Of couse, there are no specified requirements of credentials or fieldwork, one would say. But that’s the tricky thing: reading the call, it requires a particular type of individual – one with significant previous research experience, ethical awareness, confidence in recruiting and interviewing informants, and very particular language expertise in the field. I.e. that would be an individual at least after an MA with developed fieldwork experience and a network among migrants (!!). So guess who would that be – most obviously a migrant academic during or even after a PhD-level fieldwork with migrants, who tries to stay afloat and scrap some money to stay on board while doing their PhD and/or applying for jobs. So, researching slave labor migration with the methods of enforcing slave (academic) labor migration is the way to go – so once again, thanks COMPAS and Oxford for teaching us all a great lesson here!




  1. Dear Mariya, dear all,
    Thank you for raising our awareness on the totally unacceptable announcement of COMPAS and the commodification/exploitation of academics who have to extend their “flexibility” now not only to their short term contracts but also to their research and their data. That raises a number of issues including ownership rights, research ethics and neoliberalization of research and it should alarm us all to what direction research is taking in such institutions. There is no doubt a resemblance in the ethics of these employers with armchair anthropology and the anthropology as handmaiden of colonialism. The exploitation of researchers and their research slave data has no place in anthropology departments or any academic institution. I therefore suggest taking further action with a letter to EASA and ASA and circulating widely this blog,
    Best wishes,


  2. Shocking behaviour, with a £4bn Endowment, the hypocrisy makes you choke on your overpriced coffee. I’ve written to them to confirm my disgust and that I hope they start attending their own lectures so as to learn what migrant slave labour looks like (hint hint: look in the mirror).


  3. The project looks like it runs for 12 weeks of data collection by several researches at the same time rather than one researcher for, say two years. So there is a research design reason, or so it could be argued, for casualisation here. Beyond this individual project there is a larger problem of casualisation, and not just in universities. In universities it is driven by Human Resources, and possibly because academics have lost power or bought into management ‘market ethos’. You can’t shame HR as they think we are scum to start with, senior academics are generally hypocritical as has been pointed out, and will anyway blame HR or the system – although they probably think we are scum too. Not sure the union will do much as my experience is it is only interested in lecturers, and permanent ones at that. The solution… The only way to hurt an academic is through their work, by which I mean ignore it! So, only by boycotting the academics leading a research project are you likely to get them to not allow casualisation in their projects. But sadly, I think the future is bleak, sorry to say.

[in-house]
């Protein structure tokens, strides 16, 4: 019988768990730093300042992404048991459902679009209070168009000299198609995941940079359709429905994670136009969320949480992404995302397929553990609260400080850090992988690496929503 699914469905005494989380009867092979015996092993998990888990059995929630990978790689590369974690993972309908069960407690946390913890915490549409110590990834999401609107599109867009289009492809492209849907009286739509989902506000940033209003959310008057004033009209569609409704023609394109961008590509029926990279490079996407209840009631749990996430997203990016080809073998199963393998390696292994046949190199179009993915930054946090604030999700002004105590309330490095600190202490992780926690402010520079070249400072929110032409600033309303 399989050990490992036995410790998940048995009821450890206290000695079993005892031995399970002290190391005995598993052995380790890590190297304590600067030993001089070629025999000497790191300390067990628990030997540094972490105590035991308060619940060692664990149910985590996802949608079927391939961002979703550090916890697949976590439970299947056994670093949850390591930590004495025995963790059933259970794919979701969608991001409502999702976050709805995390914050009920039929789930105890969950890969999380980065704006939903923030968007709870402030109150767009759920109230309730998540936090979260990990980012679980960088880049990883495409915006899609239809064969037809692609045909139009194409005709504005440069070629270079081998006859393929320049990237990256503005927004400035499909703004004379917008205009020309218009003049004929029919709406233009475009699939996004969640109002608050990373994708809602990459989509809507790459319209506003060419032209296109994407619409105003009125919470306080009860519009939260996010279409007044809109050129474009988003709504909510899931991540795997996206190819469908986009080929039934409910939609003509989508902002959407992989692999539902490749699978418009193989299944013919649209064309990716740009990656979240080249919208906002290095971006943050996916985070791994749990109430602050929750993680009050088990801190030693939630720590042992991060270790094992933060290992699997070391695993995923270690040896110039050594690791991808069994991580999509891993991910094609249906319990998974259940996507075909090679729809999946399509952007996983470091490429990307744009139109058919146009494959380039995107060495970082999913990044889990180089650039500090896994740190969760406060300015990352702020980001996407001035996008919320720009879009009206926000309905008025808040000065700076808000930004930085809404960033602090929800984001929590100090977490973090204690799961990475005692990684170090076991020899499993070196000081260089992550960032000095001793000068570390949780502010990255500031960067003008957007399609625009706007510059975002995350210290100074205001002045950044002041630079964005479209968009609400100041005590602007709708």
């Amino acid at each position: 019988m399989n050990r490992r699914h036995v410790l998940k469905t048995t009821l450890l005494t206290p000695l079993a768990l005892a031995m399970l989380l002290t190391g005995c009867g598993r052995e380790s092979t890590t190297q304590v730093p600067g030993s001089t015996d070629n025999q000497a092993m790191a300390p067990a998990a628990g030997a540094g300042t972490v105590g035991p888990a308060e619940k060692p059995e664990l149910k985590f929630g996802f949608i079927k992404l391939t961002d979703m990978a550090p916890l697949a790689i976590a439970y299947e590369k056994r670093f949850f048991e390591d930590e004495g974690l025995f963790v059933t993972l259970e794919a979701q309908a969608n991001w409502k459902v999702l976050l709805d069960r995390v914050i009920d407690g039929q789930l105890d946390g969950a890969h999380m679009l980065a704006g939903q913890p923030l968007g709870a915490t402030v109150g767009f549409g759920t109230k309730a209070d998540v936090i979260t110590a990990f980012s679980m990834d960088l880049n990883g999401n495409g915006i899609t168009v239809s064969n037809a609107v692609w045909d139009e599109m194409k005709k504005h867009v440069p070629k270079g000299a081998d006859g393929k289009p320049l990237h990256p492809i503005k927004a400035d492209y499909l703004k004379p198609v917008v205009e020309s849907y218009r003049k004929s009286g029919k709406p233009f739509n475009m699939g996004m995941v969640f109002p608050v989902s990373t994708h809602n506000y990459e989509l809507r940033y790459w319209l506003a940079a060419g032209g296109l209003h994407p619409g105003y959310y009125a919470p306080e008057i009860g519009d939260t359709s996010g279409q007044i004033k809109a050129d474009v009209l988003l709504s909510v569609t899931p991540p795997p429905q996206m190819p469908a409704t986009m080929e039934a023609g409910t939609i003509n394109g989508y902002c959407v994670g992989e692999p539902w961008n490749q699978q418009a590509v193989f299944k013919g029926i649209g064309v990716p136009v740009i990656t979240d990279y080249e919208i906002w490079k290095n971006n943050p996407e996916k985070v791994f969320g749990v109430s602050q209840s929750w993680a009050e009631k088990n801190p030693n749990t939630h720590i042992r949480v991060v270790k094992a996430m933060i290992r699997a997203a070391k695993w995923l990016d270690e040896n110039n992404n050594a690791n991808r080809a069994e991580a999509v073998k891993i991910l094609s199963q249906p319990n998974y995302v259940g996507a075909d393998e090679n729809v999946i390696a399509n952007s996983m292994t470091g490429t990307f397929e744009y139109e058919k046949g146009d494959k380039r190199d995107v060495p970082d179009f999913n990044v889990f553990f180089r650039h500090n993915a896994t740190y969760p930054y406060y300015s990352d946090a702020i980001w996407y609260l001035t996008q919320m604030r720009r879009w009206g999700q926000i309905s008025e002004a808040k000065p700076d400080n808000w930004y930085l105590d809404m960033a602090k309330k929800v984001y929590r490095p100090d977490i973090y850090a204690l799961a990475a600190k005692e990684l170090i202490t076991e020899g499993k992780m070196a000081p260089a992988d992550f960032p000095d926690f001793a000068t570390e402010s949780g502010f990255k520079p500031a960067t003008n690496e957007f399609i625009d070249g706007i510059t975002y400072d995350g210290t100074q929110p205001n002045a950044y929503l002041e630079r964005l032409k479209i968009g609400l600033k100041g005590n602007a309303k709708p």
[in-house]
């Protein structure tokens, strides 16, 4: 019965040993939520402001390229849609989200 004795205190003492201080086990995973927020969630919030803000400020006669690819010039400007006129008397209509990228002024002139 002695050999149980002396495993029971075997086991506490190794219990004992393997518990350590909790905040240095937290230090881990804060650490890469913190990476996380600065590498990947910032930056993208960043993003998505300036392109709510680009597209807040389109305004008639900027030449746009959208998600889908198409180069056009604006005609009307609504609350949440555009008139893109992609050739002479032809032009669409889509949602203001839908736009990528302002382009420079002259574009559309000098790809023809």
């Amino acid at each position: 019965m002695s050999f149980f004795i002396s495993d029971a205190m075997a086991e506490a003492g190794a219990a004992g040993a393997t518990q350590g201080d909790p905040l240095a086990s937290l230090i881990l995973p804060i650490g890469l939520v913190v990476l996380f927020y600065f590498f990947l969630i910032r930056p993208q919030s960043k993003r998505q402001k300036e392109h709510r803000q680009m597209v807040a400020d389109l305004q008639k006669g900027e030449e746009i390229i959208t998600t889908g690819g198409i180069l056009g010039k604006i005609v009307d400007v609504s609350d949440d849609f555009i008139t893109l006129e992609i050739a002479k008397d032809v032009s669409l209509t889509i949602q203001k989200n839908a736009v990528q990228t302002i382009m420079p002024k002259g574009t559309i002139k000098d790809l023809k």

4. Reblogged this on snapshots from … and commented:
    COMPAS gives an example of how to
    Thicken the lines of precariat with qualified researchers on 0 hour contracts. And if it wasn’t for this one letter, COMPAS may have never reconsider their strategy in recruiting young, but very qualified researchers without any job security. Thanks Maryia!